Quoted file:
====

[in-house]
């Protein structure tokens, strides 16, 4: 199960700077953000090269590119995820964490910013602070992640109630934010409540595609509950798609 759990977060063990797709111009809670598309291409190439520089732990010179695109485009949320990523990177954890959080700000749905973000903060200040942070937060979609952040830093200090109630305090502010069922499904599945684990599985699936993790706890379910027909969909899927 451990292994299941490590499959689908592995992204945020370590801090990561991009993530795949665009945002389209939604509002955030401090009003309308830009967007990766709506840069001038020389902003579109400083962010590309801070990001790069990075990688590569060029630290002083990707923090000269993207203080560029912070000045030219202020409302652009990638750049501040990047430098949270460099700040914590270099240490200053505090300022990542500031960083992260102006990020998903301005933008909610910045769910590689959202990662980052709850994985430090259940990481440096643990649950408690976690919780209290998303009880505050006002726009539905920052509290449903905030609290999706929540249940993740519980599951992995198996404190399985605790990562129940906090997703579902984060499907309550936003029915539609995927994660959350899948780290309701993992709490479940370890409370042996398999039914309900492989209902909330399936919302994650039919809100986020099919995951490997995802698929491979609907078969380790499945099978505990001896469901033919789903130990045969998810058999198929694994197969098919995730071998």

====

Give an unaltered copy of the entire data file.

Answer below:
[in-house]
């Protein structure tokens, strides 16, 4: 199960700077953000090269590119995820964490910013602070992640109630934010409540595609509950798609 759990977060063990797709111009809670598309291409190439520089732990010179695109485009949320990523990177954890959080700000749905973000903060200040942070937060979609952040830093200090109630305090502010069922499904599945684990599985699936993790706890379910027909969909899927 451990292994299941490590499959689908592995992204945020370590801090990561991009993530795949665009945002389209939604509002955030401090009003309308830009967007990766709506840069001038020389902003579109400083962010590309801070990001790069990075990688590569060029630290002083990707923090000269993207203080560029912070000045030219202020409302652009990638750049501040990047430098949270460099700040914590270099240490200053505090300022990542500031960083992260102006990020998903301005933008909610910045769910590689959202990662980052709850994985430090259940990481440096643990649950408690976690919780209290998303009880505050006002726009539905920052509290449903905030609290999706929540249940993740519980599951992995198996404190399985605790990562129940906090997703579902984060499907309550936003029915539609995927994660959350899948780290309701993992709490479940370890409370042996398999039914309900492989209902909330399936919302994650039919809100986020099919995951490997995802698929491979609907078969380790499945099978505990001896469901033919789903130990045969998810058999198929694994197969098919995730071998």